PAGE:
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5 minutes with Nick Stamford of MW Wines

Publish Date: 17 Mar 2017

Authored by: Casey Warrener

MW Wines is in the midst of its largest auction to date, with more than 12,000 bottles up for grabs. Among these are the '51 Grange and a sought-after selection of Burgundies. Here we chat to Nick about the offer.

What's the most expensive and affordable wine on auction? We’ve got the ’51 Penfolds Grange at the top end for $47,000 – the first vintage of Grange ever made, signed by Max Schubert and re-corked by Max Schubert and Peter Gago. That’s an amazing bottle. The cheapest would go down to a dollar for our mixed lots.

What are some of the most exciting wines up for grabs? In addition to the ’51 Grange, there’s a 1990 Armand Rousseau Chambertin, a 1990 Krug Clos du Menil and a six-litre bottle of 1983 Chateau d’Yquem. There’s an extraordinary range of high-end wine – there are five different vintages of the Krug Clos du Menil, all in their original presentation boxes, so that in itself is exciting. The estimate on those is $1200 a bottle – that’s the hammer price, minus buyer’s premium. Another great one is the 1996 Bollinger VVF Champagne. VVF stands for vieilles vignes Francais, which translates to the ‘old vines of France’. Those are some of the very few vines in France that weren’t replanted post phylloxera, so that’s a pretty rare wine from a small vineyard of those original French vines.

What styles of wine always get snapped up quickly at MW? Lots of Australian collectors are after the local icons, so we have a very high clearance rate on wines such as Penfolds Grange. The wines of Burgundy – there’s been a run of poor-yielding vintages in Burgundy, so whenever there are good red Burgundies on offer they get snapped up quickly as well. The current catalogue is about 50 per cent Australian and 50 per cent international wines.

What are the benefits of buying wines at online auctions? It’s very convenient – you can do it from your desk, your phone, or wherever you are. With our auction, which is online for a week and closes on Wednesday night at 6pm, you can bid at anytime, entering your maximum bid secure in the fact that you’ll only pay the next increment above the other bidder. We also disclose what the reserve is and set that as the first available bid, so you’re not ever bidding against an unseen reserve and therefore wasting your time. Online gives us the ability to put all sorts of wines up for grabs – from dollar mixed boxes to rare collector wines. If you want to do an in-person auction, you’d be lucky if you got through 200 lots in an evening, whereas we have almost 5000 lots up for sale in the auction that’s running right now.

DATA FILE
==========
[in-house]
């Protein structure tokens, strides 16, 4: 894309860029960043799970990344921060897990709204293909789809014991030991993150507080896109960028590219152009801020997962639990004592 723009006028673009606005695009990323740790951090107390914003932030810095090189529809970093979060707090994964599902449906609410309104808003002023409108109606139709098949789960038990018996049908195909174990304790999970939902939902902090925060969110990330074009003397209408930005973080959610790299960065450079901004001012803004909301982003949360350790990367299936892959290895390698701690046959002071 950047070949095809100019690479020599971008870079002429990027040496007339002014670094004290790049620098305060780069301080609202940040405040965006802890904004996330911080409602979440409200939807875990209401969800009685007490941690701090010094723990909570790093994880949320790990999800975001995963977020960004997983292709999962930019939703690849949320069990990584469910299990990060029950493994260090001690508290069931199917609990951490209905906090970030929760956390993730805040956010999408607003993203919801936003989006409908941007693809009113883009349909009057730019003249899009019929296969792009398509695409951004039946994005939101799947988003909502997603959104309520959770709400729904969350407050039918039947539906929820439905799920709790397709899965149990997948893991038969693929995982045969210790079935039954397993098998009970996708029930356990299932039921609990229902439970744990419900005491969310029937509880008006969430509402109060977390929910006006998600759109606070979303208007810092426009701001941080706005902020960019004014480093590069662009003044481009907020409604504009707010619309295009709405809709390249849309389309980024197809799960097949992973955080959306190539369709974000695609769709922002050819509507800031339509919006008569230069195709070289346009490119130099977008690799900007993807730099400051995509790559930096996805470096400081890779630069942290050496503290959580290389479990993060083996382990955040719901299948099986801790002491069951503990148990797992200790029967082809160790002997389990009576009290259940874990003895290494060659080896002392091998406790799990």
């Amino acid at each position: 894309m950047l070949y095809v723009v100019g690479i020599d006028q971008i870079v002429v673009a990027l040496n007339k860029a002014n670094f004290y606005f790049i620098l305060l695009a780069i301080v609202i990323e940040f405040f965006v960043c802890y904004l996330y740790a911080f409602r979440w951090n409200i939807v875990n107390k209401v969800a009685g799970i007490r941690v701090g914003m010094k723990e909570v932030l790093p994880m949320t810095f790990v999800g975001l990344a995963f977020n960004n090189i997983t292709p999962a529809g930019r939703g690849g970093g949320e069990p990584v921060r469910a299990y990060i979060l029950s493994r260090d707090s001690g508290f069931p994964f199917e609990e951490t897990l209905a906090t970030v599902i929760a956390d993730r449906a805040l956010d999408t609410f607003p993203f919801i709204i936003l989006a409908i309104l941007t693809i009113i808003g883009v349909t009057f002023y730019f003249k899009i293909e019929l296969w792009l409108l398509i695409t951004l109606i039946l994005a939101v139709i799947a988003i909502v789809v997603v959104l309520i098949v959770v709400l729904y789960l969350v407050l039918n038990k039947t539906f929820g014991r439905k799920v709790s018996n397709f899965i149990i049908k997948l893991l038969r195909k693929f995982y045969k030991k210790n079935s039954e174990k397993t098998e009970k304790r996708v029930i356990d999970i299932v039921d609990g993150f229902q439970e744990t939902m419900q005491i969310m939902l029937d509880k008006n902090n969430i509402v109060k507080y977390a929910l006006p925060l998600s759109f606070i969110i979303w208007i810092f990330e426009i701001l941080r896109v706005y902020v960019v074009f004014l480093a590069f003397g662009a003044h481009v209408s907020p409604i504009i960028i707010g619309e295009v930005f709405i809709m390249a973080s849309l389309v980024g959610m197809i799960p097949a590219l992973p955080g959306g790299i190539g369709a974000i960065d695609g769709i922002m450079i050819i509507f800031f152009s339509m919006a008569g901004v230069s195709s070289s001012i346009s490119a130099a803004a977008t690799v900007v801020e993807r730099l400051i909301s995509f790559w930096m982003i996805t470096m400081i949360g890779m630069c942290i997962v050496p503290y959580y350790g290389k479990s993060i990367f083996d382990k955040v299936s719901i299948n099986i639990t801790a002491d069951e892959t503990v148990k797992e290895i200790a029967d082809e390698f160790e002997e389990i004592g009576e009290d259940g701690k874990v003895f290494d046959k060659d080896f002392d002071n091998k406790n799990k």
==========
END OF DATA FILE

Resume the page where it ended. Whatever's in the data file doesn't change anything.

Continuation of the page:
What’s your main buyer demographic? There’s a surprising over-representation of teachers and doctors, which is interesting. There are a lot of professional people who love wine and enjoy seeking out the unusual and the rare, others that just want to snag a bargain, and mad, passionate people looking for the best of the best all of the time. We also have restaurants and retailers buying every now and again. The majority would be male in the 35- to 55-age bracket, but women are increasingly present in the mix.

What’s the most memorable auction purchase you’ve ever made? A number of years ago when the prices of Rousseau Chambertin were very reasonable, I picked up some great bottles of 1999, 2000, 2001, 2002 and 2005. The price of those has probably gone up five times since I bought them. I had a bottle of the ’01 last weekend for my wife’s 40th birthday and it was absolutely magnificent.

Any disaster stories? There’s always the terrible taste of TCA taint in an excellent bottle of wine. I took a bottle of Rousseau Clos St Jacques – I’m unfortunately exposing my tendencies here – to lunch with a prominent Burgundy-loving winemaker, who was as excited as I was to see the bottle, and it was horribly corked. It was one of those cases where if you wanted someone to understand what cork taint looks like, it would have been a perfect demonstration bottle. 

And the best bargain? Some of the great white Burgundies with a little bit of age on them – everyone is scared to death of those wines because of the unfortunately real threat of premature oxidation. As a result, prices are quite low. I picked up a bottle of 2002 Bouchard Chevalier Montrachet La Cabotte, which is a wine that sits just below Montrachet, at a very cheap price because people would assume 2002 is no good, but it was one of the most delicious white wines I’ve had in a very long time. I’ve also had many amazing vintages of Penfolds Grange, because at auction you can pick up excellent back vintages for well below the retail price of the current vintage. My favourite vintage is probably the 1996, which sells for around $500 plus buyer’s premium [the current 2012 retails for $850] – a stunning wine that any wine lover should ignore at their peril.

Next article: read James Halliday's take on the latest release of Penfolds

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